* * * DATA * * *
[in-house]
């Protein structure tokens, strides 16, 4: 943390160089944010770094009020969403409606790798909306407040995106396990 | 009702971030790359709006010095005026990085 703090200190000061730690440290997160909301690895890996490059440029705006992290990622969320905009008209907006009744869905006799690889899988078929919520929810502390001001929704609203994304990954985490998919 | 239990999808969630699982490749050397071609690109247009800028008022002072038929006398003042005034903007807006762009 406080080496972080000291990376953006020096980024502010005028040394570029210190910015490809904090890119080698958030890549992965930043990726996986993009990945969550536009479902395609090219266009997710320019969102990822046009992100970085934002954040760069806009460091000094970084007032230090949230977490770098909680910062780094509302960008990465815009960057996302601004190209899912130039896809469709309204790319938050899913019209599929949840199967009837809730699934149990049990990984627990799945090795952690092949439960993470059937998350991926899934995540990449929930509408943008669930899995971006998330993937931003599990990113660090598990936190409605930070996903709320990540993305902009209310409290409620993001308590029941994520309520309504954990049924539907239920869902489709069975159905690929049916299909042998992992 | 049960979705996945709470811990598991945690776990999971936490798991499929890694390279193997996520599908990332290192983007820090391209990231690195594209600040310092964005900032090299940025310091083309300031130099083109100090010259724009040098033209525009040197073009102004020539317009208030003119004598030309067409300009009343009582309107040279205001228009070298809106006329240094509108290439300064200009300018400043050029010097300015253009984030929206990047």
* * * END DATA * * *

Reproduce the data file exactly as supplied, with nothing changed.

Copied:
[in-house]
């Protein structure tokens, strides 16, 4: 943390160089944010770094009020969403409606790798909306407040995106396990 | 009702971030790359709006010095005026990085 703090200190000061730690440290997160909301690895890996490059440029705006992290990622969320905009008209907006009744869905006799690889899988078929919520929810502390001001929704609203994304990954985490998919 | 239990999808969630699982490749050397071609690109247009800028008022002072038929006398003042005034903007807006762009 406080080496972080000291990376953006020096980024502010005028040394570029210190910015490809904090890119080698958030890549992965930043990726996986993009990945969550536009479902395609090219266009997710320019969102990822046009992100970085934002954040760069806009460091000094970084007032230090949230977490770098909680910062780094509302960008990465815009960057996302601004190209899912130039896809469709309204790319938050899913019209599929949840199967009837809730699934149990049990990984627990799945090795952690092949439960993470059937998350991926899934995540990449929930509408943008669930899995971006998330993937931003599990990113660090598990936190409605930070996903709320990540993305902009209310409290409620993001308590029941994520309520309504954990049924539907239920869902489709069975159905690929049916299909042998992992 | 049960979705996945709470811990598991945690776990999971936490798991499929890694390279193997996520599908990332290192983007820090391209990231690195594209600040310092964005900032090299940025310091083309300031130099083109100090010259724009040098033209525009040197073009102004020539317009208030003119004598030309067409300009009343009582309107040279205001228009070298809106006329240094509108290439300064200009300018400043050029010097300015253009984030929206990047």